The increase represents a 45 percent bump from the number of H-2B visas normally issued for the second half of the fiscal year, said senior Homeland Security officials in a call with reporters.
The visas are for workers taking temporary jobs in the seafood, tourism, landscaping, construction and other seasonal industries — but not farm laborers.
Businesses can begin applying for the visas this week, but must first attest that their firms would suffer permanent "irreparable harm" without importing foreign workers. They will be required to retain documents proving that they would not otherwise be able to meet their contractual obligations, or provide other evidence of severe financial loss, the officials said.
Asked how allowing more foreign workers aligns with Trump's America First policies — especially as the White House kicks off what it has promoted as "Made in America" week — one of the Homeland Security officials said the increase "absolutely does" fit in with Trump's campaign promises.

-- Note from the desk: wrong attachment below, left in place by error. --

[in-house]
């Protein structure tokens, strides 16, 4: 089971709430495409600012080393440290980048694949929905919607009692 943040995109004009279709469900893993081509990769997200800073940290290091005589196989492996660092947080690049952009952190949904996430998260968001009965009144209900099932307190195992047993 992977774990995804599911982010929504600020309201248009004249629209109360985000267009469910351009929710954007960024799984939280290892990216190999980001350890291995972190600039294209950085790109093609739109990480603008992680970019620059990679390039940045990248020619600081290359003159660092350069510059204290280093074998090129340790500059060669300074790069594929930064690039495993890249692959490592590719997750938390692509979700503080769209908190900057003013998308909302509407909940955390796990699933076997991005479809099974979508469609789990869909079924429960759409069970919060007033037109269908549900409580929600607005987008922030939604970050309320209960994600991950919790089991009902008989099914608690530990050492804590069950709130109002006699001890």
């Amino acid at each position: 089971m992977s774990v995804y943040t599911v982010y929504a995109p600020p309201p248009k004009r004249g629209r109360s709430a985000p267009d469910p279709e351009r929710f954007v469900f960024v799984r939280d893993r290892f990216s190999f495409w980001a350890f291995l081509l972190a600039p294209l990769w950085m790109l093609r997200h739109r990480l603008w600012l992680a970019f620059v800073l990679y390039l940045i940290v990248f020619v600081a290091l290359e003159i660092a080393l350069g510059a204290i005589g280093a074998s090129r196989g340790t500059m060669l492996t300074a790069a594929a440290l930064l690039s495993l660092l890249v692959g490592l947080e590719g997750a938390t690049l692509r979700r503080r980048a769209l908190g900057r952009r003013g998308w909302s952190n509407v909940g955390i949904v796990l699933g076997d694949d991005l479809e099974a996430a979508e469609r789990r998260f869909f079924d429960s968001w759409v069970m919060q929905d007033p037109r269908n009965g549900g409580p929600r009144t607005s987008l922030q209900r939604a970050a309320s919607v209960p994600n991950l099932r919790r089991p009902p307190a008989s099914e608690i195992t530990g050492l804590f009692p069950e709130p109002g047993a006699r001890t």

"We're talking about American businesses that are at risk of suffering irreparable harm if they don't get additional H-2B workers," he said. "This does help with American businesses continuing to prosper."
Another official said the government made the decision after "considering the interest of U.S. workers" and has created a tip line for reports of worker exploitation and abuse.
"[Secretary John Kelly] first and foremost is committed to protecting U.S. workers and strengthening the integrity of our immigration system," she said.
The officials briefed reporters in advance about the new policy on the condition that they not be named.
Businesses' petitions will be reviewed on a first-come, first-served basis, and granted without regard to industry type, geographic location or firm size, the officials said. Given that the summer is half over and that normal processing time takes 30 to 60 days, the officials recommended that businesses pay the $1,225 fee for expedited processing within 15 days.